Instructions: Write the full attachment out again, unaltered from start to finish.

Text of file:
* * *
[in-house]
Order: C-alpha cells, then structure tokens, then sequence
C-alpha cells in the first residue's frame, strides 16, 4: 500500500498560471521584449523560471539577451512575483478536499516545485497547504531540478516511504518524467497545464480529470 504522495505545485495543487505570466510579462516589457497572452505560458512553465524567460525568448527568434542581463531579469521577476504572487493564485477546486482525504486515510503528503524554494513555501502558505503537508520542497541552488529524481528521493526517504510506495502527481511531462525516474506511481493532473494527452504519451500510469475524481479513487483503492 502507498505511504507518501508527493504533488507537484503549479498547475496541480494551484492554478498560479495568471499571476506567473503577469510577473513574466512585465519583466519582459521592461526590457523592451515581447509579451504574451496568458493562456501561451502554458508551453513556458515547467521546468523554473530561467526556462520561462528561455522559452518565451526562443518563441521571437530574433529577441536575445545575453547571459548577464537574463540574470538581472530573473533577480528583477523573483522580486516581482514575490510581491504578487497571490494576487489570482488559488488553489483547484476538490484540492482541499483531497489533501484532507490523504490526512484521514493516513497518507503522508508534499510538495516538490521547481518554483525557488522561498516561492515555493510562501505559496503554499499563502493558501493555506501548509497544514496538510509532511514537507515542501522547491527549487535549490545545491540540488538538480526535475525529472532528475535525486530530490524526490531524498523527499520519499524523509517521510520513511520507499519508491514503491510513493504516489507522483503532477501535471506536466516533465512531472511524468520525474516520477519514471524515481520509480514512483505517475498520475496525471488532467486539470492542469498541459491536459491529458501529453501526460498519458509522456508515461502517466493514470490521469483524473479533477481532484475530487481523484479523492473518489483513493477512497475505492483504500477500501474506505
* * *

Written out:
[in-house]
Order: C-alpha cells, then structure tokens, then sequence
C-alpha cells in the first residue's frame, strides 16, 4: 500500500498560471521584449523560471539577451512575483478536499516545485497547504531540478516511504518524467497545464480529470 504522495505545485495543487505570466510579462516589457497572452505560458512553465524567460525568448527568434542581463531579469521577476504572487493564485477546486482525504486515510503528503524554494513555501502558505503537508520542497541552488529524481528521493526517504510506495502527481511531462525516474506511481493532473494527452504519451500510469475524481479513487483503492 502507498505511504507518501508527493504533488507537484503549479498547475496541480494551484492554478498560479495568471499571476506567473503577469510577473513574466512585465519583466519582459521592461526590457523592451515581447509579451504574451496568458493562456501561451502554458508551453513556458515547467521546468523554473530561467526556462520561462528561455522559452518565451526562443518563441521571437530574433529577441536575445545575453547571459548577464537574463540574470538581472530573473533577480528583477523573483522580486516581482514575490510581491504578487497571490494576487489570482488559488488553489483547484476538490484540492482541499483531497489533501484532507490523504490526512484521514493516513497518507503522508508534499510538495516538490521547481518554483525557488522561498516561492515555493510562501505559496503554499499563502493558501493555506501548509497544514496538510509532511514537507515542501522547491527549487535549490545545491540540488538538480526535475525529472532528475535525486530530490524526490531524498523527499520519499524523509517521510520513511520507499519508491514503491510513493504516489507522483503532477501535471506536466516533465512531472511524468520525474516520477519514471524515481520509480514512483505517475498520475496525471488532467486539470492542469498541459491536459491529458501529453501526460498519458509522456508515461502517466493514470490521469483524473479533477481532484475530487481523484479523492473518489483513493477512497475505492483504500477500501474506505